And yet I suspect you don't play on an Eastman or even on a Jay Haide. And even if you owned a finer factory instrument than any fine violin currently in your possession, would you avoid auditioning on it? A serious question. Along with that one... have you been asked in an audition what your instrument "is"? I figured it's not maestronet legend because many were confirming the situation a couple of years ago. Seems like it should be some kind of protected category of job discrimination if that determines any decisions but what sort? Could a factory instrument be considered a disability?

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9 hours ago, PhilipKT said:

That’s actually not a bad idea! Where?

and I’m Teacher, and not Parent, so I can’t go

If you mean well for your student, you would let him find a competent consultant, and keep your council

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7 hours ago, not telling said:

 

I remember some past thread where players discussed being counted out of the running for symphonies and elite opportunities ONLY because of the instrument. 

I really hope someone links to that thread; I would love to read through it, as an owner and long-time player of a reviled Mirecourt Workshop Violin Unworthy of Consideration!!

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I feel like quality Mirecourt instruments get plenty of love here but reviled...I get that. It's sad to have something you love dismissed as "the usual". Have you had any audition experiences similar to what I described? Yeah, I thought it would have been interesting to link to that thread too but Maestronet's reviled-for-good-reason search feature wasn't up to it.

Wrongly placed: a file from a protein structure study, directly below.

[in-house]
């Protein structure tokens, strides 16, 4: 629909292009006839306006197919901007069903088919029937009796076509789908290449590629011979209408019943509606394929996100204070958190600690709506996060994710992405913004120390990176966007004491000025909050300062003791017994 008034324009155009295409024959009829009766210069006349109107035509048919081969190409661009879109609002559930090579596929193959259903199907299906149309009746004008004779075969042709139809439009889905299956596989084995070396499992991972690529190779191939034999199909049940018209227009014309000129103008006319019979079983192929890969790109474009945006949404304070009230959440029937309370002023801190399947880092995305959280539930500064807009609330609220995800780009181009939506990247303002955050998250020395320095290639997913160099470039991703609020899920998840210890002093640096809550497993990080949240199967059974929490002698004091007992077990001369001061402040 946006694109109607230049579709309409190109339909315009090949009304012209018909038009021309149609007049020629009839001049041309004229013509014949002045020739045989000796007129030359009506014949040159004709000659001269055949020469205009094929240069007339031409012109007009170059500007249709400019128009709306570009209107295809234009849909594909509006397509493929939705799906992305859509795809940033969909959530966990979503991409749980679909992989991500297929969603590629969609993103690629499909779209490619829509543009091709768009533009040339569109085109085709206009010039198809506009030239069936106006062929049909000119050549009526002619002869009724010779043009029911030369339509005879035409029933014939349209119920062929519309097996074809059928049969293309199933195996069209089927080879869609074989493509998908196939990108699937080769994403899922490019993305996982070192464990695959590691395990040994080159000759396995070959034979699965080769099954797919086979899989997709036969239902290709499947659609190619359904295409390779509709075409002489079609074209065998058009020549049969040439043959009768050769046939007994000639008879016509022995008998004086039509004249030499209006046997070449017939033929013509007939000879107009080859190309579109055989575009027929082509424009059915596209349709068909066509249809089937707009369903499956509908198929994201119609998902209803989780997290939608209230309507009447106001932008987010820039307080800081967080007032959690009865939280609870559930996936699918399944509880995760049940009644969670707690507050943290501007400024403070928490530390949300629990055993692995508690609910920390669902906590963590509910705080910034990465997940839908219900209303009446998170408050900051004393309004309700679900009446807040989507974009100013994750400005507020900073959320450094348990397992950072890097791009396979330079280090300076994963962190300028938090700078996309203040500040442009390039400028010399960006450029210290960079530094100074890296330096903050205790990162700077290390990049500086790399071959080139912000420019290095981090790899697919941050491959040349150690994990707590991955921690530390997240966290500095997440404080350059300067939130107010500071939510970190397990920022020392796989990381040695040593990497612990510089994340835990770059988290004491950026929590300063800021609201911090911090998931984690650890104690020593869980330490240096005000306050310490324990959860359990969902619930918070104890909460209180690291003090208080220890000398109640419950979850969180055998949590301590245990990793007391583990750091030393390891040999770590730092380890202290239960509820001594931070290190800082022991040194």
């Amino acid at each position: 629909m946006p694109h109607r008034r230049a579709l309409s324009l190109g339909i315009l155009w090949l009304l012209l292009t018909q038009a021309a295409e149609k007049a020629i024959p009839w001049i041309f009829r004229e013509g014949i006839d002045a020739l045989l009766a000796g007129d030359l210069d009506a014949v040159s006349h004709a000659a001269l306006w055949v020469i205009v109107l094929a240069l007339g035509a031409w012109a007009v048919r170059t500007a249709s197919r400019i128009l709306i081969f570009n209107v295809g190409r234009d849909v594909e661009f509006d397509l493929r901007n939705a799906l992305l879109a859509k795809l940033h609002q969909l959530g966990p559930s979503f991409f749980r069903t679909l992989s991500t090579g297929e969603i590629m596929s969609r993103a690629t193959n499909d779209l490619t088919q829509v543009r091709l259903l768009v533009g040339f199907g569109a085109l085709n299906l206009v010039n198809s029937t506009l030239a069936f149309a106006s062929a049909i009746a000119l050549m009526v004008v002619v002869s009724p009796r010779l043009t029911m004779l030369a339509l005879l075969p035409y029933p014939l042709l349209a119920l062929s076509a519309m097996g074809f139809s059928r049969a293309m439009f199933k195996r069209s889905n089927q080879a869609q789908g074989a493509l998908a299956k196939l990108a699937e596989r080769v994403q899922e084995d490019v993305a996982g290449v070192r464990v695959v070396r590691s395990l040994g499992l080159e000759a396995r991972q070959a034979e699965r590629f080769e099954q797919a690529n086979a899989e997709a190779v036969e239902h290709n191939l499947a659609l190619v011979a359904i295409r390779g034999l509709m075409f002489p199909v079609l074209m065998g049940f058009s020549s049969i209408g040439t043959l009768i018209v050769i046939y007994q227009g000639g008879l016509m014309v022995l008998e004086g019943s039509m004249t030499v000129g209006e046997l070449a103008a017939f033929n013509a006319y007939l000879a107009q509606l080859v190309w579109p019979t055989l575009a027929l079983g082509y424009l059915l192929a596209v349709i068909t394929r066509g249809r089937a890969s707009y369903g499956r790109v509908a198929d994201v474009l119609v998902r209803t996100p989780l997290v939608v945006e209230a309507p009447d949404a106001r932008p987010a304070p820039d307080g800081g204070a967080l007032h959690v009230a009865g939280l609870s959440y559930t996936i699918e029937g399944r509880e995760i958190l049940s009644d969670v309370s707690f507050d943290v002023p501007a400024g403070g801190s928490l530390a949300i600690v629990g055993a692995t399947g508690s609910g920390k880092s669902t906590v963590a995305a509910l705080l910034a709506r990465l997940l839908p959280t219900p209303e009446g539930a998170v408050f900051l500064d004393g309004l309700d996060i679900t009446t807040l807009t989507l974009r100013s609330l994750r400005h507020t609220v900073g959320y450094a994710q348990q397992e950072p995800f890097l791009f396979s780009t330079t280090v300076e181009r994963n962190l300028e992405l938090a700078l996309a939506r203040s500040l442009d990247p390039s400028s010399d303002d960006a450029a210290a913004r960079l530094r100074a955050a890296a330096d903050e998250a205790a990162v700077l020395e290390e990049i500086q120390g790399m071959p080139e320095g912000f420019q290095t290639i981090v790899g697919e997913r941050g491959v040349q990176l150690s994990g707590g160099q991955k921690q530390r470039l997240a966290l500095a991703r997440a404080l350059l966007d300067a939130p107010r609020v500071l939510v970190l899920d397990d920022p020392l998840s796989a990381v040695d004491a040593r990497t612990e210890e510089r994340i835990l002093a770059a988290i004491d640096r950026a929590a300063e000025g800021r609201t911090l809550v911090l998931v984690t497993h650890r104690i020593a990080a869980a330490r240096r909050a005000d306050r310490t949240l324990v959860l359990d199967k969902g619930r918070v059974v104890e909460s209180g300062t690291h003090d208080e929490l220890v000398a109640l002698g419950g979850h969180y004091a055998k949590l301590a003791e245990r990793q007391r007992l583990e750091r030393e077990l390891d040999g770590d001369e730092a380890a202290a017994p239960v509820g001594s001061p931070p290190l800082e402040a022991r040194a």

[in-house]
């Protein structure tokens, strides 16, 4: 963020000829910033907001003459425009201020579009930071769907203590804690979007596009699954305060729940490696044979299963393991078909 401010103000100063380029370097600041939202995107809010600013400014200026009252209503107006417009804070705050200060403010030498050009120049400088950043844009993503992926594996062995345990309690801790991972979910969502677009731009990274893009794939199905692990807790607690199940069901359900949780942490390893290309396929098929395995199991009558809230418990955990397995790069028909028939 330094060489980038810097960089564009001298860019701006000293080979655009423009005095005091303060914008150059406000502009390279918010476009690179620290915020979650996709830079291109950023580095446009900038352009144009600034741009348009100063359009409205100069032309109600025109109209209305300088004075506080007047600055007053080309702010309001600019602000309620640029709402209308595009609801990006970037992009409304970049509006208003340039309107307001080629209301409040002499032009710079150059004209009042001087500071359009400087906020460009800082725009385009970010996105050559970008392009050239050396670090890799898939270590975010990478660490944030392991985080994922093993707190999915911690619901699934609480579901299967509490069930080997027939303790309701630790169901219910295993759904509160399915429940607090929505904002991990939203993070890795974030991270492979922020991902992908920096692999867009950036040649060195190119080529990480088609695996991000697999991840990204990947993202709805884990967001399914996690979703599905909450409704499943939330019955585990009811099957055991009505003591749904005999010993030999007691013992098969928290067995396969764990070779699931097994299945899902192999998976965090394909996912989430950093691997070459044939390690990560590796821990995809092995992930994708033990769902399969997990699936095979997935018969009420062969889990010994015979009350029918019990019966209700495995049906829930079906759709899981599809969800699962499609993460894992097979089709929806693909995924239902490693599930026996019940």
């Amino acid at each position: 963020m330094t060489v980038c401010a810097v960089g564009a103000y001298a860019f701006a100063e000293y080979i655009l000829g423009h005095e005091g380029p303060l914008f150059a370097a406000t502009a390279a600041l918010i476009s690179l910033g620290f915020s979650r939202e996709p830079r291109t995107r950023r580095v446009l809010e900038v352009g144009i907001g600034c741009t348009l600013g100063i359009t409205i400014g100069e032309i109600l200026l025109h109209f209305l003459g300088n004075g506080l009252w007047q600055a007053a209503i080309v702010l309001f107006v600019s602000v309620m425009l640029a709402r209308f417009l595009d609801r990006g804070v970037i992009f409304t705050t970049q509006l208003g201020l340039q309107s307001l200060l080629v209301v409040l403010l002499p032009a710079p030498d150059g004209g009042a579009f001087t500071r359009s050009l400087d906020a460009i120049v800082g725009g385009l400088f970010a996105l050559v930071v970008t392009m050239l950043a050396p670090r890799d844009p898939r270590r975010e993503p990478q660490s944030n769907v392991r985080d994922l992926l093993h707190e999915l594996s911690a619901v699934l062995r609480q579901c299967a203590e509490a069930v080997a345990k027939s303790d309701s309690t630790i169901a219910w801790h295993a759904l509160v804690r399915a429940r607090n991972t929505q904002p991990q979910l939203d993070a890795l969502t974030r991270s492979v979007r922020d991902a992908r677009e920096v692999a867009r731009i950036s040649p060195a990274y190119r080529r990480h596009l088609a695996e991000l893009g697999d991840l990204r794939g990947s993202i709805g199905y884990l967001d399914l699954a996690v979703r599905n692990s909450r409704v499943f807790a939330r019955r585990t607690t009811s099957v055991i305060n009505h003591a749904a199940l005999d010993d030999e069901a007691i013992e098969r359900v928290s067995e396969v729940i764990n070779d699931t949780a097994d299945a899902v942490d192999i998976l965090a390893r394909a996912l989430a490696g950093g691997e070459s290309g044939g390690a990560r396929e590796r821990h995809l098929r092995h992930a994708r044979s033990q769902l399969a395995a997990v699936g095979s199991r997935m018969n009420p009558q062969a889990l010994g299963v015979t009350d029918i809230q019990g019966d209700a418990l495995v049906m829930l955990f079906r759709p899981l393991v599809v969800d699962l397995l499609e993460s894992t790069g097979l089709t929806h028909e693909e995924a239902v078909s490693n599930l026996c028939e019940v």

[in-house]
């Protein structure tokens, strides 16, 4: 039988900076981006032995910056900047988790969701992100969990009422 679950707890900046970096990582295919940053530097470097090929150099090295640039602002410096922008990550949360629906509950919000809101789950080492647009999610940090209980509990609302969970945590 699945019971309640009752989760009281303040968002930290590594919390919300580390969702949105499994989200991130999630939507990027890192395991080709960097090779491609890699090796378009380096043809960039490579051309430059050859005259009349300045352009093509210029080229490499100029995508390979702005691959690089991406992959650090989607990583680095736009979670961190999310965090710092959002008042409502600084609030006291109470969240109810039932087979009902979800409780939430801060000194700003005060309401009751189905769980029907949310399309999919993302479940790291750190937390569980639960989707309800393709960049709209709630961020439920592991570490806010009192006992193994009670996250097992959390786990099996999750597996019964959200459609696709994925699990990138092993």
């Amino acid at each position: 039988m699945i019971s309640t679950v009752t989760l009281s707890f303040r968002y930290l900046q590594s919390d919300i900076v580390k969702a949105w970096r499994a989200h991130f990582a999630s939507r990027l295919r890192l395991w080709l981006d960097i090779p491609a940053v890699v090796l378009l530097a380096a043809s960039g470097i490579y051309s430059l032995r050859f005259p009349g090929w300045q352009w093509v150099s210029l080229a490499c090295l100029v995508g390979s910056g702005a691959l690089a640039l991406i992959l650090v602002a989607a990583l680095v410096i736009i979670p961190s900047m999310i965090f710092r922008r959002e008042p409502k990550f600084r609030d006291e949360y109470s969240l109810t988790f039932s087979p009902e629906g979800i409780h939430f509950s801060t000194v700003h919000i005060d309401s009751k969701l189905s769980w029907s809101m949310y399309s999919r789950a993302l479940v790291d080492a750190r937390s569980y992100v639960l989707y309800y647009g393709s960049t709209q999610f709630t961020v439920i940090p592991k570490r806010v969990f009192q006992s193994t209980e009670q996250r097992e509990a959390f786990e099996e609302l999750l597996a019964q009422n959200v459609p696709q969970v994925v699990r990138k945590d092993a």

(I'm not saying that sort of elitism is good, just that it "is", according to those whom I trust would know).

 

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14 hours ago, PhilipKT said:

My question is what nice violin shops are in or near New Haven Connecticut? I don’t necessarily need a big one, I’m interested in where people who are knowledgeable honest and nice.

Also, if there any individual makers who happened to live in that area it would be nice to know about them as well.

Larry Wilke, a cello specialist who learned from his uncle David Caron, is 30 minutes down the road in Clinton.  Makes an exceptional Gofriller model based on a bench copy of Starker's Gofriller.  We spoke with him a few times and played 2 or 3 of his cellos before ultimately choosing one from a similarly great maker a little closer to home.

p.s. My daughter's stand partner was also accepted at Yale in the fall for cello, small world.

Edited by StanY
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So has he already auditioned with the Yale Cellos or is he excited about being able to try out for them? If he has not auditioned perhaps he could meet or at least talk with the conductor/director and get some advice from them? Perhaps that person could also suggest a shop or maybe even know someone who is upgrading to a top level instrument and selling something that would work well for your student.

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5 hours ago, jacobsaunders said:

If you mean well for your student, you would let him find a competent consultant, and keep your council